Young Adult Literature

Young Rebels of Fiction: Book Recommendations for Introverts

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S. Zainab Williams

Executive Director, Content

S. Zainab would like to think she bleeds ink but the very idea makes her feel faint. She writes fantasy and horror, and is currently clutching a manuscript while groping in the dark. Find her on Twitter: @szainabwilliams.

While we at the Riot are taking this lovely summer week off to rest (translation: read by the pool/ocean/on our couches), we’re re-running some of our favorite posts from the last several months. Enjoy our highlight reel, and we’ll be back with new stuff on Wednesday, July 8th.

This post originally ran June 16, 2015.

Maybe in high school you used books as screens to shield your eyes from the hordes of silverback peers who would surely bare their teeth if you looked up. Or, having dared yourself to attend a party full of strangers only to end up squishing your entire being into the darkest corner of the room like a flavorless wad of chewed-up gum, you turn to your phone and the ebook you downloaded JUST IN CASE (thank the lord, hallelujah) and laugh hard at the funny parts so people think you’re having a super-cool text war with Ricky Gervais instead of what you’re actually doing, which is to say being a terrified, midnight-hit Cinderella in a party dress turned wine-stained clown suit…

What I’m saying is, I’ve been there. And though my lifelong fear of social situations has somewhat improved thanks to my introduction to alcohol at (let’s say) twenty-one years old, I still mostly rely on the daring of fictional characters to sate my need for a bit of rebellion. As I’m the sharing type, I offer you my book recommendations–a starter kit of sorts–for the introvert looking to stir some vicarious living into a, perhaps, milky-toasty lifestyle. And I suggest turning to the young rebels because what better time for feigned confidence than those awkward, uncertain teen and early adult years?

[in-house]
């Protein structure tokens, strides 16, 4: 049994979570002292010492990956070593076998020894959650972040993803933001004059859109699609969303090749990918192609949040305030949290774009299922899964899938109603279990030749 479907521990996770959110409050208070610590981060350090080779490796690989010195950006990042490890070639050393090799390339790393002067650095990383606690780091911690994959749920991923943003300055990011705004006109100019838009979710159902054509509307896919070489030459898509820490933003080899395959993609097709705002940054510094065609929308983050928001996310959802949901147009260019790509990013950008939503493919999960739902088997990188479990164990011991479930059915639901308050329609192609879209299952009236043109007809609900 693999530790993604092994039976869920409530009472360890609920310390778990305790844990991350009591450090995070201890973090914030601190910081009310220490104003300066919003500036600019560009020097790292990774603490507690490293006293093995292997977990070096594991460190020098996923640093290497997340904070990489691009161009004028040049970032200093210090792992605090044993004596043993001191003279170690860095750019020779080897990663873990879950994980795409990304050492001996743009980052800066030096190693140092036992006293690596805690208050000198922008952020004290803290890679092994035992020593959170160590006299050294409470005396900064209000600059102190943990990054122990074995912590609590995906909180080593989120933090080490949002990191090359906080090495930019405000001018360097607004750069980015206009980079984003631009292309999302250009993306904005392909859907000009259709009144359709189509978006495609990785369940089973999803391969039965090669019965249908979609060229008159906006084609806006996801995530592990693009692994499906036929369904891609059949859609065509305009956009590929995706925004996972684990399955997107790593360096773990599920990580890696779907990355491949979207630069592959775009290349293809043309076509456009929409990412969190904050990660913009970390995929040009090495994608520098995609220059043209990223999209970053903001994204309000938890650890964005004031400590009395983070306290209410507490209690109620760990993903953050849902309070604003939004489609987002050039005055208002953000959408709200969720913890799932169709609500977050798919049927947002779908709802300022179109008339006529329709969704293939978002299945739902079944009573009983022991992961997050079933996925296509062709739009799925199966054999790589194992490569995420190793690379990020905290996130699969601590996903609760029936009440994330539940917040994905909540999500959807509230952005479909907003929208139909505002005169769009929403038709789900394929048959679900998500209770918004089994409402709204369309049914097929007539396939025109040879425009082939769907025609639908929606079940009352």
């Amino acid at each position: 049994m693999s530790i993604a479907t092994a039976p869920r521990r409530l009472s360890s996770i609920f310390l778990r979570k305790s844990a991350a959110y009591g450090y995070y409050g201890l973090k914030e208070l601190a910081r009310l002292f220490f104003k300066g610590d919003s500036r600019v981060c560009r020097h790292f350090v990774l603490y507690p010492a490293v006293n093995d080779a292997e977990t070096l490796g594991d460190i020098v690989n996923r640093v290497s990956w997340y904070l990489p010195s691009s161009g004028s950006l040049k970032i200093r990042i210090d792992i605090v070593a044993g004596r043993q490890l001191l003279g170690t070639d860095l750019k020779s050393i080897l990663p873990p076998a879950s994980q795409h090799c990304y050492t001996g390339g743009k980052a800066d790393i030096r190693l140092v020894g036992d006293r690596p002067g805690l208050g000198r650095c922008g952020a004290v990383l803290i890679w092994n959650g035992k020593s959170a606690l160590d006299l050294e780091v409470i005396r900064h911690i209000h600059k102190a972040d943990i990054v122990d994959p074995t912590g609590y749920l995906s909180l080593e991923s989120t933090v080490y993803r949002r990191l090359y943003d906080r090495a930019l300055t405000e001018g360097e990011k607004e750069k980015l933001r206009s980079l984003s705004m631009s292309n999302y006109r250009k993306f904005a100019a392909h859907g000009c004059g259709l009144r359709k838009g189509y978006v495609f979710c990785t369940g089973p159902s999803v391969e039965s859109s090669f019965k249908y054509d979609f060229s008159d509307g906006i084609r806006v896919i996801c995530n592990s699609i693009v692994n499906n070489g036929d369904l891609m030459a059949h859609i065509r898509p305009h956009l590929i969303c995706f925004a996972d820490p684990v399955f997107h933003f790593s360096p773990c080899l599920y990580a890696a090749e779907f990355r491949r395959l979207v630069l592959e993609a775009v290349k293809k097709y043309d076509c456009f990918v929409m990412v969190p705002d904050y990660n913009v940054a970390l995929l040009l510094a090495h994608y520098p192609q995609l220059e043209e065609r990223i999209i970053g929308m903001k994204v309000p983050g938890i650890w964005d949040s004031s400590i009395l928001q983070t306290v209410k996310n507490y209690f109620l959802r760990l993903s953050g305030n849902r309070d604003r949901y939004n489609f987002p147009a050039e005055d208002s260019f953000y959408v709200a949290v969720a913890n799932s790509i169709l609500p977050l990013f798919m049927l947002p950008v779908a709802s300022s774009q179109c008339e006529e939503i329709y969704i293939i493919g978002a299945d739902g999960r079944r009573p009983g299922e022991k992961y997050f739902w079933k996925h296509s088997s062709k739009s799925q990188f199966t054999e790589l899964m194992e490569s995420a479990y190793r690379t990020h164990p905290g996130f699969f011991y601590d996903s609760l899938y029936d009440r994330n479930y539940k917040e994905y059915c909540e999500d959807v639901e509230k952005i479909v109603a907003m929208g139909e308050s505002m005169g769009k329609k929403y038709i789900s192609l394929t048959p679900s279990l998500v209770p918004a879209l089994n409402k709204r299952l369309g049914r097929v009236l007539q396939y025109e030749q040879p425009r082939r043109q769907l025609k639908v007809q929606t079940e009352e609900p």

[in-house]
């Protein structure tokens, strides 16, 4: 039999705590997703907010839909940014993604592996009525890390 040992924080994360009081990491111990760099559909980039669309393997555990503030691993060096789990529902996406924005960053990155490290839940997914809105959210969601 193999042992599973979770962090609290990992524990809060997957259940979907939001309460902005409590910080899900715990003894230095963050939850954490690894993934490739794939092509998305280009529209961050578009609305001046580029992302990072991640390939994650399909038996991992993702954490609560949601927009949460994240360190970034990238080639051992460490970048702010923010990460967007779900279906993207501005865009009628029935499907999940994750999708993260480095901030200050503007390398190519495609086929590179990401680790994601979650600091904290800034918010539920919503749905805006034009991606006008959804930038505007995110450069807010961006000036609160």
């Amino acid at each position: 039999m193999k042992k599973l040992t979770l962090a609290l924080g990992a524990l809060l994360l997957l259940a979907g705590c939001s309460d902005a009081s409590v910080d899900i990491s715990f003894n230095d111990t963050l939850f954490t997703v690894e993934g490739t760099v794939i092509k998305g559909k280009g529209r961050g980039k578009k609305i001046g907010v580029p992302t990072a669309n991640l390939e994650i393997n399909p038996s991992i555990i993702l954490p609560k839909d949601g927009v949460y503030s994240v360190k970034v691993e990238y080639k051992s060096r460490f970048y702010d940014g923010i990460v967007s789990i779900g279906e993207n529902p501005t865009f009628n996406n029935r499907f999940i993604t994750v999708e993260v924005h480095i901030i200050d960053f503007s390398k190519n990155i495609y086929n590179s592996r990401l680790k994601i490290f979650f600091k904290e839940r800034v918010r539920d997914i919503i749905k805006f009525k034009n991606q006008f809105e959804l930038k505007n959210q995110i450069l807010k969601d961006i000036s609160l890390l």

cover of Twenty Fragments of a Ravenous Youth by Xiaolu GuoFenfang Wang from Twenty Fragments of a Ravenous Youth by Xiaolu Guo: At seventeen years old, Fenfang leaves her village and peasant life to claim youth and get hers in the bustling, big city of Beijing. Equipped with a middle school education and experience digging up sweet potatoes, she sets out for a career in film. I was on intimate terms with Fenfang from the outset and felt like a village friend reading about her life as an extra, her re-education, and her unsatisfying relationships in the city while goggling at the accompanying photo illustrations. Her street-smart irreverence and effortless curses (“Heavenly Bastard in the Sky”) sold me. Fenfang is the sort of person who acts on gut instinct, risks be damned. For a month, she squats in a house previously occupied by a mother and daughter whose deaths Fenfang witnessed on her first day in the city. Yeah. If you ever grew up in a small town, dreaming of and fearing city life, Fenfang is the rebel for you.

snow crash stephensonY.T. from Snow Crash by Neal Stephenson: And if I had to live in Snow Crash’s anarchic future America, where corporations and the Mafia rule, and the streets may as well be prison yards, oh, and I was trying to help save the world from a cyber virus that turns everyone who plugs into the Metaverse into a cultist zombie, I would want to be Y.T. Fifteen-year-old “young, fast, and female” Y.T. who fulfills her courier duties on a skateboard, “pooned” to taxis and trucks, who beguiles a bad-guy biker and murderous harpoon expert to infiltrate enemy lines, and who worries about her mother. She’s obviously gung ho for enlistment in an intelligence theft mission. You would probably have a heart attack if she was your daughter, but Y.T. isn’t all edge–she does save a Rat Thing (think dog, but not really) from peril. Being a young rebel doesn’t necessarily make you a bad kid.

the golden compassLyra Belacqua from The Golden Compass (or Northern Lights) by Philip Pullman: The movie was awful but the Lyra I met in His Dark Materials #1 was everything. I have a wild child soft spot as I was feral and fearless before self-awareness set in. Lyra is as sneaky and obstinate as they come, but she’s also fiercely loyal and a natural protector. What I most admire about this particular rebel is that, in a genre sometimes bogged down with wishy-washy, heartsick young characters, Lyra comes into the picture with a strong sense of self and a no-nonsense attitude. Some kids just got it.

I guess instead of reading about the lives of rebels you could actually enact some daring-do off the page. If that’s your thing. But first, who’s your favorite young rebel of fiction?